Phenotypic and genetic differences in a perennial herb across a natural gradient of CO2 concentration
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The atmospheric CO2 concentration [CO2] has been increasing markedly since the industrial revolution and is predicted to reach 500–1,000 μmol mol−1 by the end of this century. Although the short-term and acclimatory responses to elevated [CO2] have been well studied, much less is understood about evolutionary responses to high [CO2]. We studied phenotypic and genetic differences in Plantago asiatica populations around a natural CO2 spring, where [CO2] has been consistently high over an evolutionary time scale. Our common-garden experiment revealed that plants transferred from habitats with higher [CO2] had higher relative growth rates, greater leaf to root ratios, lower photosynthetic rates, and lower stomatal conductance. The habitat-dependent differences were partly heritable because a similar trend of leaf to root ratio was found among their offsprings. Genetic analyses indicated that selfing or biparental inbreeding might promote local adaptation in areas with high [CO2] despite substantial gene flow across the [CO2] gradient. These results indicate that phenotypic and genetic differences have occurred between high and normal [CO2] populations.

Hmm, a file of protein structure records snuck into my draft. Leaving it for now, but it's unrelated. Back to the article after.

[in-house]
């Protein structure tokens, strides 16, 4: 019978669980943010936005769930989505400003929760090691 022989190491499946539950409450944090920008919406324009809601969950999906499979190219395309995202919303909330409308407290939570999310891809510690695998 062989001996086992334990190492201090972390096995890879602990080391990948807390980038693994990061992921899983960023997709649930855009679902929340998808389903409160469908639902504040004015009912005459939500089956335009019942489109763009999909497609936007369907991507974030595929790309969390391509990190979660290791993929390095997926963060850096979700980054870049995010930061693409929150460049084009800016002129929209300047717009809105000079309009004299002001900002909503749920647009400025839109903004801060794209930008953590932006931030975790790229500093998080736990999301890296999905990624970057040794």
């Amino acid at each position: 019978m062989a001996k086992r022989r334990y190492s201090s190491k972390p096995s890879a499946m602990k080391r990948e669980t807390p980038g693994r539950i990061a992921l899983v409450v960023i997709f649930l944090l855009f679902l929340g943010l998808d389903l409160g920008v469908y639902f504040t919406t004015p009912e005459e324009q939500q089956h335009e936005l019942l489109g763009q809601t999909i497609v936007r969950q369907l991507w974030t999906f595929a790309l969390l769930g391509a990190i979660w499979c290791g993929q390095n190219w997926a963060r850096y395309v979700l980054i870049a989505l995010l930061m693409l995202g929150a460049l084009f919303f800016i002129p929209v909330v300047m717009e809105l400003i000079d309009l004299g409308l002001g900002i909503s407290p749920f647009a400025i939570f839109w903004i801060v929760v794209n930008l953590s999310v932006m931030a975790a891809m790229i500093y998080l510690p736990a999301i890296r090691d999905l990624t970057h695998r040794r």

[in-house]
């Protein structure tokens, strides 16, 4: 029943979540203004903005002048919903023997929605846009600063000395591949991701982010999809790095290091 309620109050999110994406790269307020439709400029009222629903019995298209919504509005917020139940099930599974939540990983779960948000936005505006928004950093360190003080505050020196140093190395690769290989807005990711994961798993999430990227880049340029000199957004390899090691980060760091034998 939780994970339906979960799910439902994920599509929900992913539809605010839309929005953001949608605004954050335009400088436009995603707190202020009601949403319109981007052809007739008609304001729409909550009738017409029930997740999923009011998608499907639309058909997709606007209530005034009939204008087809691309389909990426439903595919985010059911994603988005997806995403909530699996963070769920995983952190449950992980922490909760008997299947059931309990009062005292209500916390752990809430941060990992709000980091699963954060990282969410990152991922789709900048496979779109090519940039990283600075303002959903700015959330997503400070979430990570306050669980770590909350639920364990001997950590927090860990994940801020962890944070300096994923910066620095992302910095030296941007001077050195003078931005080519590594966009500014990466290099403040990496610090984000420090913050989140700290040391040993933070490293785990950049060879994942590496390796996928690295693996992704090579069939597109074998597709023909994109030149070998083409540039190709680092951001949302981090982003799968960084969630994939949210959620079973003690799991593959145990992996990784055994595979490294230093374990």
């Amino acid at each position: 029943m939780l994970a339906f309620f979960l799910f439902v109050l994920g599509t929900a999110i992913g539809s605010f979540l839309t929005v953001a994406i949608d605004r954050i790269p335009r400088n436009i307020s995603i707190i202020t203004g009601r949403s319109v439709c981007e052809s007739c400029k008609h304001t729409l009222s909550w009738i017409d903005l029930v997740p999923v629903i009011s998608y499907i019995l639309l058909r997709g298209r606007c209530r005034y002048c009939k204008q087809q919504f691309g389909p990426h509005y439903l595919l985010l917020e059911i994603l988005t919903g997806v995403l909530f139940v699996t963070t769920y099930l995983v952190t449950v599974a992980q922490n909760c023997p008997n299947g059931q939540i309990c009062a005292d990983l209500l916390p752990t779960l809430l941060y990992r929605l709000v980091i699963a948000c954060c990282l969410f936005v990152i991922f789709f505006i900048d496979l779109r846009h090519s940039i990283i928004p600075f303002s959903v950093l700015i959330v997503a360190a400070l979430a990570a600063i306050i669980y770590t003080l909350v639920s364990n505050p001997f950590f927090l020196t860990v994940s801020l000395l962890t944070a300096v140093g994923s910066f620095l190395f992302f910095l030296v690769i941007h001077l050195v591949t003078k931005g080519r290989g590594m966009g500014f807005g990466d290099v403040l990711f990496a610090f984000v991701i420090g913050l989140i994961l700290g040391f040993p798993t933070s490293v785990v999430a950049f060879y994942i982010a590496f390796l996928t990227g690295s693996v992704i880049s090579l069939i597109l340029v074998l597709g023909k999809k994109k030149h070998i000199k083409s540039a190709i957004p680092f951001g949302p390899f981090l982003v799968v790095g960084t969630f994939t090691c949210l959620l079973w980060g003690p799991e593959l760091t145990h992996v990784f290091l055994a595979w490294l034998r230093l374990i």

KeywordsAdaptation to elevated CO2 concentration CO2 spring Evolutionary response Plant function Plantago
We thank Yudonosan-shrine, the landowner of the CO2 spring, for permission for the study. We thank Yayoi Koizumi, Risako Akita, Tomomi Kojima and Soichiro Nagano for technical support and Roger Butlin for comments on an early draft. The study was supported in part by KAKENHI (16687001, 19370008, 20677001, 21114009), Global Environment Research Fund (D-0904) and Global COE program (J03).
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